Advanced Digital Design (WS 2018)

The course focuses on advanced timing issues in digital design. The need for design methodologies is elaborated, and alternatives to the traditional synchronous design style are discussed, such as "globally asynchronous locally synchronous (GALS)" and purely asynchronous styles (bounded delay as well as delay insensitive). The scope spans from the underlying theory to practical design flow. In context with synchronous design and GALS, metastability issues are treated in much detail.

General Information about the Course


The course comprises a mix of lecture blocks, exercise blocks and labs. The latter two are concerned with discussing homeworks (results of questions/calculations and circuit designs, respectively). The labs are optional as an extra course (LU) that can be taken in conjunction with the lecture/exercise (VU). The lecture exercise can be attended without taking the lab, but not vice versa.

The course materials (lecture slides, homework assignments, auxiliary material) can be downloaded in TUWEL. The solutions must be provided as .pdf and uploaded to TUWEL on the day before the respective exercise block, before 12:00 noon.

 

Course Dates

Please register for the course in TISS

Regular Lectures and Exercises:

  • The regular lecture date is Wednesday  10:00 c.t. to 12:00 in seminar room BA 02A.
  • In addition there are extra slots for the presentation of the homeworks and (optional) lab exercises, namely on selected Tuesdays 13:00 c.t. to 15:00 in seminar room TI
  • for detailed schedule see table below

 

Final Exam:

  • The final written exam will be held on Jan 31, 2019, 10:00 to 12:00 in HS8 (Heinz Parkus, Karlsplatz).

 

Course Materials


The lecture slides, assignments as well as supplementary material are available in TUWEL.

For the lectures on Asynchronous Logic Design the following text book is additionally recommended:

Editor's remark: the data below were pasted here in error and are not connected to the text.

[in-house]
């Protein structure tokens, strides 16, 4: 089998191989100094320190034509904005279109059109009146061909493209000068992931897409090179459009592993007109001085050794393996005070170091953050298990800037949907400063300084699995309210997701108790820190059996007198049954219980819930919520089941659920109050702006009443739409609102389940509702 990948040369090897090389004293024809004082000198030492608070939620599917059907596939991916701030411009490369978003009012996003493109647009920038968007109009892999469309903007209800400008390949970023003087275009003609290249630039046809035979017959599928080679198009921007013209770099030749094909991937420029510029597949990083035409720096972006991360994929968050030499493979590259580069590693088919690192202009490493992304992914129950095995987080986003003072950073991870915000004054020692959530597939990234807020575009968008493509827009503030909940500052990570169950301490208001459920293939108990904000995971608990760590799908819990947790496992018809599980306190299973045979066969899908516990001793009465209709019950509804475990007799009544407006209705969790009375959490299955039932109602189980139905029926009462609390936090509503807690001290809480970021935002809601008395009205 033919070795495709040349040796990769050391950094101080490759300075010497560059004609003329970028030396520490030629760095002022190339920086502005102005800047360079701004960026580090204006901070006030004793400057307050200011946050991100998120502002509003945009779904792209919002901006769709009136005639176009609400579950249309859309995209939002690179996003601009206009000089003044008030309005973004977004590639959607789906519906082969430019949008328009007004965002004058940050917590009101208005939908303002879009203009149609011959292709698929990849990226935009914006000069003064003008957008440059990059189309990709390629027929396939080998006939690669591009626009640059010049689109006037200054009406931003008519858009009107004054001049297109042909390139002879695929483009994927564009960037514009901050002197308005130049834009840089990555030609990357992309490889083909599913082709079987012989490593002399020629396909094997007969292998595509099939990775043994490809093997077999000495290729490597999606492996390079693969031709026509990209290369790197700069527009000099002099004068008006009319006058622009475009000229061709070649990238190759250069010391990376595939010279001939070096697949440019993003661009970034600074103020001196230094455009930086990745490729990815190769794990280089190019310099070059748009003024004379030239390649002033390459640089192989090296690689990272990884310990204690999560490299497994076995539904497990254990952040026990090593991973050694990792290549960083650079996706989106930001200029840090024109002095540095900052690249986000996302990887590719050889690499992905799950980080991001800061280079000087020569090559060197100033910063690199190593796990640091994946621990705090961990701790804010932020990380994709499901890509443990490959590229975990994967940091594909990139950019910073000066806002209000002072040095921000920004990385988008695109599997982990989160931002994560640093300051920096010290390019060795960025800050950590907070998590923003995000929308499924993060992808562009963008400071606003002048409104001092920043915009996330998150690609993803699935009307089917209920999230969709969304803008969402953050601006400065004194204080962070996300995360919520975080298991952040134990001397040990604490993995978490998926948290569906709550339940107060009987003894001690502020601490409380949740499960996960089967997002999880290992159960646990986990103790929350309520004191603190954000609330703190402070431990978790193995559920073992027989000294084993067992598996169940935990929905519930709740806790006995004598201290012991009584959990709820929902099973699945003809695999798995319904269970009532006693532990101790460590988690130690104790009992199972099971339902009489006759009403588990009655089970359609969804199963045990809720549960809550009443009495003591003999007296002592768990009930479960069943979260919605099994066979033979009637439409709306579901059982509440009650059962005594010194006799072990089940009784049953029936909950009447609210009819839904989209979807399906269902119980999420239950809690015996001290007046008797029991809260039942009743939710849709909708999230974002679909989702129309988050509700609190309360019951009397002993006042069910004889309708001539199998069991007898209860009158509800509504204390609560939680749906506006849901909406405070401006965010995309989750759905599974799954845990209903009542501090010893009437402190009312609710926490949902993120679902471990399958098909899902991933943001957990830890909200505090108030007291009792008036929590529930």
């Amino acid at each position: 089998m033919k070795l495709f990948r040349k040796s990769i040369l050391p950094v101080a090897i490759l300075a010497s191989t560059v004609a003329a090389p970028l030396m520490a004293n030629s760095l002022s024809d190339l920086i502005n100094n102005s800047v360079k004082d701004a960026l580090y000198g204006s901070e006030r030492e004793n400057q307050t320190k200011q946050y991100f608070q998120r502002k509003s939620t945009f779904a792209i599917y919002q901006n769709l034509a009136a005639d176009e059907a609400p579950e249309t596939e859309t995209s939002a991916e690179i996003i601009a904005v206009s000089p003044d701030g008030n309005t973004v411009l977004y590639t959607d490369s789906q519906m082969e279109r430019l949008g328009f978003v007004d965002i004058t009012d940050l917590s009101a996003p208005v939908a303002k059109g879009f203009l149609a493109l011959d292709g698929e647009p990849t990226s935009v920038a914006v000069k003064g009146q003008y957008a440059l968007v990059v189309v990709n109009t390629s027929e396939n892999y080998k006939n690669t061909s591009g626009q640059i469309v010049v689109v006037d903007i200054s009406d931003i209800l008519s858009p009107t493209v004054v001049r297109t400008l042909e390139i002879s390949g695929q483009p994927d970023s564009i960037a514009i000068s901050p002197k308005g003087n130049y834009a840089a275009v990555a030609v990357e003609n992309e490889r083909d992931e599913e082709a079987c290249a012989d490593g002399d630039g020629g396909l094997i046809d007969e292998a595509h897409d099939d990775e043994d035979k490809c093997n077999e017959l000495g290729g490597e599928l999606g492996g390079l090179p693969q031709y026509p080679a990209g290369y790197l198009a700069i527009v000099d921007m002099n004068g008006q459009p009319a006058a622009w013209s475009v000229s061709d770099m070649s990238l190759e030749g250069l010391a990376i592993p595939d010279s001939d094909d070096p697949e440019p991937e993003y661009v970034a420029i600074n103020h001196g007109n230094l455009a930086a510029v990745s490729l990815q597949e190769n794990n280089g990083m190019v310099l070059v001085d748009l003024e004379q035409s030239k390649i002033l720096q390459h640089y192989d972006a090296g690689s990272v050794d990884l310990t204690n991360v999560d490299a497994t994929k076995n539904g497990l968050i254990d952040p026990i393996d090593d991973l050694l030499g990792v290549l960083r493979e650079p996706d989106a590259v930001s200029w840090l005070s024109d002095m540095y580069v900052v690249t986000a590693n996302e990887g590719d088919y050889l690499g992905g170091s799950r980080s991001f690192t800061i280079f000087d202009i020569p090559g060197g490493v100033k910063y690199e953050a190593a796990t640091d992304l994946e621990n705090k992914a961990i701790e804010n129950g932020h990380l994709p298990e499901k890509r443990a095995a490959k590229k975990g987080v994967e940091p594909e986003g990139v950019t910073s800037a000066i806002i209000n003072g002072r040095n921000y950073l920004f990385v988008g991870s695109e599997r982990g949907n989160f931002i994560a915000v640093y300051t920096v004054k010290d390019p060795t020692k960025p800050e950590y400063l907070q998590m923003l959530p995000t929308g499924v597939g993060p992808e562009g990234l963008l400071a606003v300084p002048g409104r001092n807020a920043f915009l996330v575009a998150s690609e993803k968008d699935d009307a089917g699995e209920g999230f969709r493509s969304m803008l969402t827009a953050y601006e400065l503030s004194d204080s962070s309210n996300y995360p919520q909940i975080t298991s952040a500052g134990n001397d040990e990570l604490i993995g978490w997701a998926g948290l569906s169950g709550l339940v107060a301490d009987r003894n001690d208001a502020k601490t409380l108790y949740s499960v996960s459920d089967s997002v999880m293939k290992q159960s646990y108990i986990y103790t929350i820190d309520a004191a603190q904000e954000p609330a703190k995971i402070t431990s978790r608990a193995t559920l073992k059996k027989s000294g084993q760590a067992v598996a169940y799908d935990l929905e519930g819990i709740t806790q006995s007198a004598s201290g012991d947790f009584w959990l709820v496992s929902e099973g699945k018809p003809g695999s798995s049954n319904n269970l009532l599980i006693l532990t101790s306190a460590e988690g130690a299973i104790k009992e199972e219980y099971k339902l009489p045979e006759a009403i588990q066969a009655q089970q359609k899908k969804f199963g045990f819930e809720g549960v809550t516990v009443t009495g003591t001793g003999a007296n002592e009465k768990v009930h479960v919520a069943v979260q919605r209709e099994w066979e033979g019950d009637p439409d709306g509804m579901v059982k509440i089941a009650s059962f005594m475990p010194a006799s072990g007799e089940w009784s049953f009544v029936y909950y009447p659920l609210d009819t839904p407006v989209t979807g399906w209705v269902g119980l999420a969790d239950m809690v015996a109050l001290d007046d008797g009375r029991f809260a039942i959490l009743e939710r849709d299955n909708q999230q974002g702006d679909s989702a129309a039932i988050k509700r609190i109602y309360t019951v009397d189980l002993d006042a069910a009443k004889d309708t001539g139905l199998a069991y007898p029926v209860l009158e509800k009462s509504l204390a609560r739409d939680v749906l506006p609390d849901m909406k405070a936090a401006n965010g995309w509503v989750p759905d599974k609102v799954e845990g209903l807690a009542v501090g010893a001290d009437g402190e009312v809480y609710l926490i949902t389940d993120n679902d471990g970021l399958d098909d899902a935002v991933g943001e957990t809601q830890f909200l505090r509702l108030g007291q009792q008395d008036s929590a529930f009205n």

Jens Sparso and Steve Furber
Principles of Asynchronous Design -- A Systems Perspective
Kluwer Academic Publishers, 2001

For students a free .pdf version of chapters 1 - 7 of this book is available at Jens Sparso's homepage.

A very good survey on asynchronous logic can also be found in the following articles:
S.M. Nowick, M. Singh, Asynchronous Design—Part 1: Overview and Recent Advances, IEEE Design & Test, vol 32(3) and
S.M. Nowick, M. Singh, Asynchronous Design—Part 2: Systems and Methodologies , IEEE Design & Test, vol 32(3).

A very good introduction and survey of static pipelines can be found in our students' project report on CLAP. Further details about Asynchronous Pipelines are given in the survey article S.M. Nowick, M. Singh, High-Performance Asynchronous Pipelines: An Overview, IEEE Design & Test of Computers, vol 28(5), 2011

A comparison of delay-insensitive codes as well as an efficient method for building completion detectors can be found in conference papers that resulted from one of our students' projects.

For additional reading about Synchronizers the following book

David J. Kinniment and Alex Yakovlev
Synchronization and Arbitration in Digital Systems
Wiley

as well as the article Ran Ginosar, Metastabilty and Synchronizers: A Tutorial, IEEE Design & Test of Computers, vol 28(5) , 2011

are recommended. A comprehensive survey on synchronizer techniques is given in the Master thesis by Robert Kutschera.